Summary: An uptight English magician (Firth), who prides himself on knowing the detail behind every popular illusion, reconnects with an old colleague while on tour in Europe. Intrigued by the story of a young spirit medium (Stone) who claims to be able to speak with the dead husband of a wealthy widow (Weaver), the pair travel to the sun-dappled coastal villa of the family to assist in unmasking this possible swindle. Set during the 1920s against a backdrop of the Côte d’Azur, glorious provincial mansions, garden parties and fashionable jazz joints,
Australian Cinema Release Date: 28th August, 2014
Australian DVD Release Date: TBA
Director: Woody Allen
Screenwriter: Woody Allen
Cast: Eileen Atkins (Aunt Vanessa), Colin Firth (Stanley), Marcia Gay Harden (Mrs. Baker), Erica Leerhsen (Caroline), Hamish Linklater (Brice), Simon McBurney (Howard Burkan), Catherine McCormack (Olivia), Jeremy Shamos (George), Emma Stone (Sophie), Jacki Weaver (Grace)
Runtime: 97 mins
OUR MAGIC IN THE MOONLIGHT REVIEWS & RATINGS:
Greg King: You can check out Greg’s Magic In The Moonlight review on The Good The Bad The Ugly Film Show Ep #94
Nick Gardener: You can check out Nick’s Magic In The Moonlight review on The Good The Bad The Ugly Film Show Ep #94
It seems like talented actor/director Woody Allen really is Mr. Teflon. The scandals that have plagued his personal life over the years would have been enough to bring other filmmaker’s careers crashing down around them. They would have become box office poison and eventually been shunned by film studios right around the world.
That certainly hasn’t happened with Allen though who has instead just merrily gone about his business churning out at least one film a year for as long as I can remember. The good thing about that though is that even with age the level of greatness he has managed to bring to each of his films has never dropped. Over recent years he has proved that with films such as To Rome With Love, Midnight In Paris and Vicky Cristina Barcelona which have all been absolute gems.
Now comes Magic In The Moonlight a film that sees Allen drag his audience make into the roaring 1920s as he tells the story of the talented yet seemingly perennially grumpy Stanley (Colin Firth) who is brought in to investigate the claims by a young girl named Sophie (Emma Stone) who says that she is able to predict people’s futures with her connection to the ‘universe.’
With a rich family, including young Brice (Hamish Linklater), believing every word that Sophie says and now giving her money for her services Stanley’s good friend Howard (Simon McBurney) demands that he investigates her.
Not only does Allen make sure the set design for this period is absolutely spot on but he has also delivered a film that almost feels like it was made back in these times as well. A time when filmmakers knew that a good script and some great acting were far more important to the audience then special effects or the like. In fact if Allen had filmed Magic In The Moonlight in the black-and-white you could have been excused for thinking the film was a re-born classic. Yes, this isn’t the kind of film that you want to watch in the latest multiplex cinema, to get the true beauty of this film you really need to hunt down the oldest theatre in your city and go watch it there.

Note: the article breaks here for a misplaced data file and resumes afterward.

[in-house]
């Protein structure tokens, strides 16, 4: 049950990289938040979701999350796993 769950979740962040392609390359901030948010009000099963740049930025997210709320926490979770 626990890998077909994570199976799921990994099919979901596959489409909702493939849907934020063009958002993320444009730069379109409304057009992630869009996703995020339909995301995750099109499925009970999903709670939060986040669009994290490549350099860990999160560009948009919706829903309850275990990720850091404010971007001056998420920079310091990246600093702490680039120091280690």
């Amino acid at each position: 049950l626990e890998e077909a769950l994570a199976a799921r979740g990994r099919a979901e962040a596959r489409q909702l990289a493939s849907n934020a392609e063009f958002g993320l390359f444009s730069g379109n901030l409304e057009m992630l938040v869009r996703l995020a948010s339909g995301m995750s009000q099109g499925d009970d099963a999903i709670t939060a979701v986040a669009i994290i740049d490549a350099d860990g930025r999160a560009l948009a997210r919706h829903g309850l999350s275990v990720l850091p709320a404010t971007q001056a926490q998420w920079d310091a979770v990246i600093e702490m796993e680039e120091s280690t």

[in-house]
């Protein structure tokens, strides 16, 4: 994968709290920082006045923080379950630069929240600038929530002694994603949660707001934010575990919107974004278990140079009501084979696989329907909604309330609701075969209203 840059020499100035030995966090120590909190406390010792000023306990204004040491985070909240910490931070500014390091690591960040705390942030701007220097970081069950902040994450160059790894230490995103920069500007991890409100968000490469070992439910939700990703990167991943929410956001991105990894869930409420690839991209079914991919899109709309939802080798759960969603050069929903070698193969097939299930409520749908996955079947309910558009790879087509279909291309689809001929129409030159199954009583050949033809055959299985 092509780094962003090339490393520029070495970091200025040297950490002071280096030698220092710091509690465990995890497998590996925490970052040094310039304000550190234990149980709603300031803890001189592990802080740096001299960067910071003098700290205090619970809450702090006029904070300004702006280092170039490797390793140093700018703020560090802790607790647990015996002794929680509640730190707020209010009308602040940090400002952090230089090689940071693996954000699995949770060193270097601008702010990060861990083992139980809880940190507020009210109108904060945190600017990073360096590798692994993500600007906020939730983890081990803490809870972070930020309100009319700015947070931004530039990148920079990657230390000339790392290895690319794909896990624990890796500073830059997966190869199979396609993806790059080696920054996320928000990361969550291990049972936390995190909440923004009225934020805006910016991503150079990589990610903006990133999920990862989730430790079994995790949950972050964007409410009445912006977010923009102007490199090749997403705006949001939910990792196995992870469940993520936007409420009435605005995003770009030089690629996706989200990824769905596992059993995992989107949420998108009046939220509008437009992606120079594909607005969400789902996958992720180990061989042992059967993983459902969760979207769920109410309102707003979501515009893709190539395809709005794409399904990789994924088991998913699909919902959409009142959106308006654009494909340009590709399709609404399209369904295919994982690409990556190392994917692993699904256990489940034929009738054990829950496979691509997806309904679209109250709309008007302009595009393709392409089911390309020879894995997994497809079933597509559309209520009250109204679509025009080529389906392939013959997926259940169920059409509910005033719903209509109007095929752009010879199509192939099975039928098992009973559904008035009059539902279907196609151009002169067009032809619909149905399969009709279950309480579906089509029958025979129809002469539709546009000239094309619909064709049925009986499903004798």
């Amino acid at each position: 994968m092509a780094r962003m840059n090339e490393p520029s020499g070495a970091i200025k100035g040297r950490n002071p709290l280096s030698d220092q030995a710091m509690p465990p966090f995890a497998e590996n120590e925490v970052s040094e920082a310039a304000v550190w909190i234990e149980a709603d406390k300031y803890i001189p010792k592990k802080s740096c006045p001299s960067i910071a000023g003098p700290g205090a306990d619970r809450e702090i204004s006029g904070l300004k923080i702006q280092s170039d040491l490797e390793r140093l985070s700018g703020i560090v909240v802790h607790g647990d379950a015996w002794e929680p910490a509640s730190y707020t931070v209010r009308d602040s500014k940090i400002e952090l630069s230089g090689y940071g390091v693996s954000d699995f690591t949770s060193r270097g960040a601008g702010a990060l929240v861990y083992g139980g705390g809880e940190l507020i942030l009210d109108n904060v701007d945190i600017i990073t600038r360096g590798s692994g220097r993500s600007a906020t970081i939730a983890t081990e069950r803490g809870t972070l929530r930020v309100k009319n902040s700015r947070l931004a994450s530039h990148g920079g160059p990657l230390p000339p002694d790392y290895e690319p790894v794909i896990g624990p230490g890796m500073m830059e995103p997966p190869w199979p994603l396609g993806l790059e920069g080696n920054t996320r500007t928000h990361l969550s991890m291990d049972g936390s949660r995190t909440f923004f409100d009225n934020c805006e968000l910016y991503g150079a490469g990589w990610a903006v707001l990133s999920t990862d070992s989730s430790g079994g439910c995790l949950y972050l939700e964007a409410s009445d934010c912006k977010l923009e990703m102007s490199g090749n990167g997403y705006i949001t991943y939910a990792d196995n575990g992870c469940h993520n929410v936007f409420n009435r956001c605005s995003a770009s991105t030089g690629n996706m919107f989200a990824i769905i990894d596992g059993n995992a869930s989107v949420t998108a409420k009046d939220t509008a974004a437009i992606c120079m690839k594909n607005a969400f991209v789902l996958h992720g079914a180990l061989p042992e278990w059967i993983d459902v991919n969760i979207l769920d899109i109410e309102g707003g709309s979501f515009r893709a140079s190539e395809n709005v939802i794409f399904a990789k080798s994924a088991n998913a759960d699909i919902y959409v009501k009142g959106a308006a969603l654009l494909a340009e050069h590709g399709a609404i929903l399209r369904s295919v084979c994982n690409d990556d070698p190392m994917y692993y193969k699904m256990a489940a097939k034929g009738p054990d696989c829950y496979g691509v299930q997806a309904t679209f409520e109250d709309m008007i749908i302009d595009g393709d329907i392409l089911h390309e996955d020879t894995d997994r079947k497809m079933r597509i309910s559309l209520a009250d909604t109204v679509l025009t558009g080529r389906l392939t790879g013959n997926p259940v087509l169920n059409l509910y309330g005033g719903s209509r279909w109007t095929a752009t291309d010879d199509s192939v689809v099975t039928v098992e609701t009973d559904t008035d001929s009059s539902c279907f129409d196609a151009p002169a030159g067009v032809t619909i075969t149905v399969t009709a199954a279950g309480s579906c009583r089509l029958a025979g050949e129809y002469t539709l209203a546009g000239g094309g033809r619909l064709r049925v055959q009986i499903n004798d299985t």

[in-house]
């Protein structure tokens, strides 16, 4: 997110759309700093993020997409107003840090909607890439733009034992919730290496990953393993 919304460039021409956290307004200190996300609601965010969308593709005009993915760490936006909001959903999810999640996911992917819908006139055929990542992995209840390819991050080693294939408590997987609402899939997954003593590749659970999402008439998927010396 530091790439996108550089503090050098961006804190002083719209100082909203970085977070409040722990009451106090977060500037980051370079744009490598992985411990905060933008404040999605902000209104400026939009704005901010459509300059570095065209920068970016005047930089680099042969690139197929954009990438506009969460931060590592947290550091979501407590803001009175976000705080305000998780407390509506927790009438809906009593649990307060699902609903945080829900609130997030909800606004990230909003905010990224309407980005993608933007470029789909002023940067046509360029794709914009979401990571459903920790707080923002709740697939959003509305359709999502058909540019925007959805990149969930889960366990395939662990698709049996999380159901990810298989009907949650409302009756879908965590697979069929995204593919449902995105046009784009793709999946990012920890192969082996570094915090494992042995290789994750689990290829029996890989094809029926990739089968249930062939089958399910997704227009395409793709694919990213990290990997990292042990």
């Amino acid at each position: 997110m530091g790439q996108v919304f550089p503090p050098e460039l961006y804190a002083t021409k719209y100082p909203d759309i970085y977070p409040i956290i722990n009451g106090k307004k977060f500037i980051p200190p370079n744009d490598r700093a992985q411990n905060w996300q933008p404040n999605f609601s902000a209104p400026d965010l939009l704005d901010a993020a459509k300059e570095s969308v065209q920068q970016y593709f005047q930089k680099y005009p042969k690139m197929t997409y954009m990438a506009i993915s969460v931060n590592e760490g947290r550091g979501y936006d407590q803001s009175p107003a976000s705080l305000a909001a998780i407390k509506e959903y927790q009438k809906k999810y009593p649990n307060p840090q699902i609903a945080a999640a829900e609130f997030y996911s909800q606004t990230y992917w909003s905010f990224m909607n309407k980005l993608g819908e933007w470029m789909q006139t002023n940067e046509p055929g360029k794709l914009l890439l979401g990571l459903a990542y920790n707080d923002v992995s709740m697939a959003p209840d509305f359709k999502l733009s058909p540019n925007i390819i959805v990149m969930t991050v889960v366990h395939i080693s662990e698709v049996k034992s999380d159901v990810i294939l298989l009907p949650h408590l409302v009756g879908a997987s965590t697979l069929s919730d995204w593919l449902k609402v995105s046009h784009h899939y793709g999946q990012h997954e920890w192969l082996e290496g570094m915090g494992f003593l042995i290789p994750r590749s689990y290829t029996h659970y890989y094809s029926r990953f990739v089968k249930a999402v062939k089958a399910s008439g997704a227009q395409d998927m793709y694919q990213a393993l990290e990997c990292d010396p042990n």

Having praised Mr. Allen to high heaven though it is worth pointing out that Magic In The Moonlight is not one of his finest films, but then even an ordinary Woody Allen film is usually better than most films out at the time. Still Magic In The Moonlight does have all the things that a true Allen fan looks for his films – the witty dialogue, the big twist and an air of mystery that only the masters of old can manage to create.
But there is one big weakness with Magic In The Moonlight, and that is the romance element. It does work and despite some fears that whole idea of Colin Firth and Emma Stone coming together isn’t as gag worthy as what we had to sit through with Zeta-Jones and Connery in Entrapment, but the romantic element of the film seems to be the only reason that the last quarter of the film has been tacked on. Once the big reveal happens the romance seems unnecessary and as a result the ending of the film drags a little as all the suspense has already dissipated.
Just like all of Allen’s films though, he gets the best out of his cast. As usual Colin Firth is smooth and seems to enjoy the opportunity of delivering some of the catty lines that Allen’s script contains. At times it does feel like the screenplay has called upon Firth to almost parody the a 1920s gentlemen and he seems to do that well. He is also well supported by Emma Stone who seems to keep being able to silence her critics who cruelly suggest that she has better looks than talent. While she doesn’t exactly steal the show like she did in Easy A she again shows that she can move between comedy and drama in a heartbeat with ease.
Magic In The Moonlight is far from one of Woody Allen’s best films. The romance coming to the fore towards the end does let it down a little, but for the most part it does work. Just be warned that the film is aimed for an older demographic so if you are a little on the younger side this may not be the film for you.
Other Subculture Entertainment Reviews of ‘Magic In The Moonlight′: For our full Magic In The Moonlight review please check The Good The Bad The Ugly Film Show Ep #94. You can also read Dave’s Magic In The Moonlight review on The Book The Film The T-Shirt.